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Slashdot's Setup, Part 1- Hardware 273

As part of our 10-Year anniversary coverage, we intend to update our insanely dated FAQ entry that describes our system setup. Today is Part 1 where we talk mostly about the hardware that powers Slashdot. Next week we'll run Part 2 where we'll talk mostly about Software. Read on to learn about our routers, our databases, our webservers and more. And as a reminder, don't forget to bid on our charity auction for the EFF and if you are in Ann Arbor, our anniversary party is tomorrow night.

CT:Most of the following was written by Uriah Welcome, famed sysadmin extraordinaire, responsible for our corporate intertubes. He Writes...

Many of you have asked about the infrastructure that supports your favorite time sink... err news site. The question even reached the top ten questions to ask CmdrTaco. So I've been asked to share our secrets on how we keep the site up and running, as well as a look towards the future of Slashdot's infrastructure. Please keep in mind that this infrastructure not only runs Slashdot, but also all the other sites owned by SourceForge, Inc.:,,,,, et al.

Well, let's begin with the most boring and basic details. We're hosted at a Savvis data center in the Bay Area. Our data center is pretty much like every other one. Raised floors, UPSs, giant diesel generators, 24x7 security, man traps, the works. Really, once you've seen one class A data center, you've seen them all. (CT: I've still never seen one. And they won't let us take pictures. Boo savvis.)

Next, our bandwidth and network. We currently have two Active-Active Gigabit uplinks; again nothing unique here, no crazy routing, just symmetric, equal cost uplinks. The uplinks terminate in our cage at a pair of Cisco 7301s that we use as our gateway/border routers. We do some basic filtering here, but nothing too outrageous; we tier our filtering to try to spread the load. From the border routers, the bits hit our core switches/routers, a pair of Foundry BigIron 8000s. They have been our workhorses throughout the years. The BigIron 8000s have been in production since we built this data center in 2002 and actually, having just looked at it... haven't been rebooted since. These guys used to be our border routers, but alas... their CPUs just weren't up to the task after all these years and growth. Many machines plug directly into these core switches, however for certain self contained racks we branch off to Foundry FastIron 9604s. They are basically switches and do nothing but save us ports on the cores.

Now onto the meat: the actual systems. We've gone through many vendors over the years. Some good, some...not so much. We've had our share of problems with everyone. Currently in production we have the following: HP, Dell, IBM, Rackable, and I kid you not, VA Linux Systems. Since this article is about Slashdot, I'll stick to their hardware. The first hop on the way to Slashdot is the load balancing firewalls, which are a pair of Rackable Systems 1Us; P4 Xeon 2.66Gz, 2G RAM, 2x80GB IDE, running CentOS and LVS. These guys distribute the traffic to the next hop, which are the web servers.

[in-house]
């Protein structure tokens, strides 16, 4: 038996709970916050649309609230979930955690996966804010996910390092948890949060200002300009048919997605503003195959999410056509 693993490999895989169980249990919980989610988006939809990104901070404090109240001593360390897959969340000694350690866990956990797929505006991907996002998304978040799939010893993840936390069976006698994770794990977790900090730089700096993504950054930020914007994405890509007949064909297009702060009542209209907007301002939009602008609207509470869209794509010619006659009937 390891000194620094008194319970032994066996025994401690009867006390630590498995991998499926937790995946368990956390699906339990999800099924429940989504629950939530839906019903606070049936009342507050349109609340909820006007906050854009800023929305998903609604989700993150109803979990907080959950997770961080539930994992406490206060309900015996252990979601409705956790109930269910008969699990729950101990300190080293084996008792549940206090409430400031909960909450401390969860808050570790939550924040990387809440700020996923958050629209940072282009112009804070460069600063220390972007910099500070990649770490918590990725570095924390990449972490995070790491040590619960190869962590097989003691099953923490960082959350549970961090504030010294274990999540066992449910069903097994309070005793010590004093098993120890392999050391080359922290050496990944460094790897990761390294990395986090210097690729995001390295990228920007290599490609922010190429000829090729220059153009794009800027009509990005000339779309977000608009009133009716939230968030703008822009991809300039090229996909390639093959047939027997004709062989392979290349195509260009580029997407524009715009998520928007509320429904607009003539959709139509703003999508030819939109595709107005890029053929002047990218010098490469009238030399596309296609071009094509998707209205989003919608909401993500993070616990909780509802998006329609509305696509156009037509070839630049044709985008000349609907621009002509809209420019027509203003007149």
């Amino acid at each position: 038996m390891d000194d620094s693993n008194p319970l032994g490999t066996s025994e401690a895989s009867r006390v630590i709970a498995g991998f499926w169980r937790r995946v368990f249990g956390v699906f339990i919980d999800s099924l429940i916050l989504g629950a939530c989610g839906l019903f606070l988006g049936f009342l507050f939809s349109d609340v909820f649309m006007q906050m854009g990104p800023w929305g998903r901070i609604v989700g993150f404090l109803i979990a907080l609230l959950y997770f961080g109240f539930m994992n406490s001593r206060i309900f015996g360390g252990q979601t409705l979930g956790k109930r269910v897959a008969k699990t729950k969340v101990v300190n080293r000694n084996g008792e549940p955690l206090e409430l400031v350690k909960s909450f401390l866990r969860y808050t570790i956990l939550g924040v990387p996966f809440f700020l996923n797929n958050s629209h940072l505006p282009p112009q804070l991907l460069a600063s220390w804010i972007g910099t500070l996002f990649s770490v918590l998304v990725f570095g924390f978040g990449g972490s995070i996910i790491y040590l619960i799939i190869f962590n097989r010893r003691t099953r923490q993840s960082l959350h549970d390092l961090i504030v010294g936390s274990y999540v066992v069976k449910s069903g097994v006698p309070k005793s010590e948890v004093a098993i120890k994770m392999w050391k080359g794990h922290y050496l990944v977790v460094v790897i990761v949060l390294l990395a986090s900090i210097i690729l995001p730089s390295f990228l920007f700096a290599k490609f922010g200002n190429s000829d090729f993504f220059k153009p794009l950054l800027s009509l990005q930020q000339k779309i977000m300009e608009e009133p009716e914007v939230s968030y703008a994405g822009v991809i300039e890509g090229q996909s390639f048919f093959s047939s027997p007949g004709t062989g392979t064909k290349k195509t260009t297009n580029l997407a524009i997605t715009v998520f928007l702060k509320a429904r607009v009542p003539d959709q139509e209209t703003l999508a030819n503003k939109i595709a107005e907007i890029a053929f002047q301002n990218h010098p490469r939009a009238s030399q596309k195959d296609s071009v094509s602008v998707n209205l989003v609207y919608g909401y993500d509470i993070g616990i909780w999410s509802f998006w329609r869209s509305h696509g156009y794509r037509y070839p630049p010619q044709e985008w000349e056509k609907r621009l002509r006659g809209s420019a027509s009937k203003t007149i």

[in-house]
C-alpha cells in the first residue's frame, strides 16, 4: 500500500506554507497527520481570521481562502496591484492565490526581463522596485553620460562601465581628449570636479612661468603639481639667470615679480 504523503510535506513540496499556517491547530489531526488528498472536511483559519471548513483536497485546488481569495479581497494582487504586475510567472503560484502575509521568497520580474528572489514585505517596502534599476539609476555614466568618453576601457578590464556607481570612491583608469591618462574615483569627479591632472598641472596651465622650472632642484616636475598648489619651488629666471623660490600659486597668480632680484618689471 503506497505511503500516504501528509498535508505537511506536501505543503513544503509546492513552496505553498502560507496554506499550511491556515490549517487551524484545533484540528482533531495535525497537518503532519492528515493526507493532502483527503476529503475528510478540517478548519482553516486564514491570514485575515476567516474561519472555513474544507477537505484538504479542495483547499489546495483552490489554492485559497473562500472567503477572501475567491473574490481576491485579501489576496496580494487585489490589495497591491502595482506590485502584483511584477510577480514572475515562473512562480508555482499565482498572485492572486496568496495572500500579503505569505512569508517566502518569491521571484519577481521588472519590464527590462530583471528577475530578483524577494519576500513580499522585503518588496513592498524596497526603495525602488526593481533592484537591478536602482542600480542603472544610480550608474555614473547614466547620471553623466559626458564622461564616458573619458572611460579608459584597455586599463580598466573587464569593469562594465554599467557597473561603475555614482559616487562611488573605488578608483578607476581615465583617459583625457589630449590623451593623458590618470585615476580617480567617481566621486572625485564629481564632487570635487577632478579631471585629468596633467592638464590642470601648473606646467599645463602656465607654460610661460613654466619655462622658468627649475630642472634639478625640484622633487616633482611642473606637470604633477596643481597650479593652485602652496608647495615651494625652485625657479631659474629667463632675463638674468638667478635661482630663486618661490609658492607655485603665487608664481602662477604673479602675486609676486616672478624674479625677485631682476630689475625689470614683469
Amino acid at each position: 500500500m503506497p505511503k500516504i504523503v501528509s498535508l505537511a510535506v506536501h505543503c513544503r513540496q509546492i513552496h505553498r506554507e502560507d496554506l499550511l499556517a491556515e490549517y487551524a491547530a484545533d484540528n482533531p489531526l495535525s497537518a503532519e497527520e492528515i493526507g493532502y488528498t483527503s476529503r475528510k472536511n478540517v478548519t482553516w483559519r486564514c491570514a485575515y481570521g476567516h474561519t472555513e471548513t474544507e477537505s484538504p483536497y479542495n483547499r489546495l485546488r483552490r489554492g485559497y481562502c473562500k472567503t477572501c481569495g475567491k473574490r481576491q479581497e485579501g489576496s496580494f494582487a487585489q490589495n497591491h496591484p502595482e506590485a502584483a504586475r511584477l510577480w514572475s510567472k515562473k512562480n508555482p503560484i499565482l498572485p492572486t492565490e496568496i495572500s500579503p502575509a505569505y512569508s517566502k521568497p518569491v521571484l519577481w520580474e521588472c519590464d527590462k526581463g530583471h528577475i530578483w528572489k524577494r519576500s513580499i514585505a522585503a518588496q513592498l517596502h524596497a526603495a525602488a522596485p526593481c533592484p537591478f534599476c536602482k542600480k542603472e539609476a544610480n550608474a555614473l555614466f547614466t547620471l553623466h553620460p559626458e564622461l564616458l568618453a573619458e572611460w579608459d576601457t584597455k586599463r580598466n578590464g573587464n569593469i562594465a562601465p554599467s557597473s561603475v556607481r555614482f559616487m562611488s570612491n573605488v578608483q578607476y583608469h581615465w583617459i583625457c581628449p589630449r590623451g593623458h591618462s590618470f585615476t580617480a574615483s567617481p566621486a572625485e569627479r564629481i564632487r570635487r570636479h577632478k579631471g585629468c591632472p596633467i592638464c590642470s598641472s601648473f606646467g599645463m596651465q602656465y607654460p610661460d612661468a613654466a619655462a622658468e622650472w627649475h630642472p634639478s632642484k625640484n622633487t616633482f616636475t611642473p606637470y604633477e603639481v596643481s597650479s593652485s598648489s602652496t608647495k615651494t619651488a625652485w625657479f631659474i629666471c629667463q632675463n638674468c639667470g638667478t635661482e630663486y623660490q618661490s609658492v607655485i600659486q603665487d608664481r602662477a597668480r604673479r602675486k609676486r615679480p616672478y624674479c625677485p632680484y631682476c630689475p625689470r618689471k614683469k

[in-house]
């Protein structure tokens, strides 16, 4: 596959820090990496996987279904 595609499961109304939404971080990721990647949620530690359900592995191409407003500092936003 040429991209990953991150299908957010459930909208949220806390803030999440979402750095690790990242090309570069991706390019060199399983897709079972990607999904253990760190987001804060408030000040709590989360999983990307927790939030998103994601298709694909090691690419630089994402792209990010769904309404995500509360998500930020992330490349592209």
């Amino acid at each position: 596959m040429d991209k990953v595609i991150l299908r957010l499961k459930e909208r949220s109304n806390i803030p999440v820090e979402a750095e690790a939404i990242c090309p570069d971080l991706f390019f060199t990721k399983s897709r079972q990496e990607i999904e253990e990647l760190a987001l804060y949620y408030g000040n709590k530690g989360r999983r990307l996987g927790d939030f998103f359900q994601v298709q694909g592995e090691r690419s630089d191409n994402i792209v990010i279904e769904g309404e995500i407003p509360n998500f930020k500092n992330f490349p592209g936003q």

Slashdot currently has 16 web servers all of which are running Red Hat 9. Two serve static content: javascript, images, and the front page for non logged-in users. Four serve the front page to logged in users. And the remaining ten handle comment pages. All web servers are Rackable 1U servers with 2 Xeon 2.66Ghz processors, 2GB of RAM, and 2x80GB IDE hard drives. The web servers all NFS mount the NFS server, which is a Rackable 2U with 2 Xeon 2.4Ghz processors, 2GB of RAM, and 4x36GB 15K RPM SCSI drives. (CT: Just as a note, we frequently shuffle these 16 servers from one task to another to handle changes in load or performance. Next week's software story will explain in much more detail exactly what we do with those machines. Also as a note- the NFS is read-only, which was really the only safe way to use NFS around 1999 when we started doing it this way.)

Besides the 16 web servers, we have 7 databases. They currently are all running CentOS 4. They breakdown as follows: 2 Dual Opteron 270's with 16GB RAM, 4x36GB 15K RPM SCSI Drives These are doing multiple-master replication, with one acting as Slashdot's single write-only DB, and the other acting as a reader. We have the ability to swap their functions dynamically at any time, providing an acceptable level of failover.

2 Dual Opteron 270's with 8GB RAM, 4x36GB 15K RPM SCSI Drives These are Slashdot's reader DBs. Each derives data from a specific master database (listed above). The idea is that we can add more reader databases as we need to scale. These boxes are barely a year old now — and still are plenty fast for our needs.

Lastly, we have 3 Quad P3 Xeon 700Mhz with 4GB RAM, 8x36GB 10K RPM SCSI Drives which are sort of our miscellaneous 'other' boxes. They are used to host our accesslog writer, an accesslog reader, and Slashdot's search database. We need this much for accesslogs because moderation and stats require a lot of CPU time for computation.

And that is basically it, in a nutshell. There isn't anything too terribly crazy about the infrastructure. We like to keep things as simple as possible. This design is also very similar to what all the other SourceForge, Inc. sites use, and has proved to scale quite well.

CT: Thanks to Uriah and Chris Brown for the report. Now if only we remember to update the FAQ entry...

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Slashdot's Setup, Part 1- Hardware

Comments Filter:
  • Windows? (Score:4, Funny)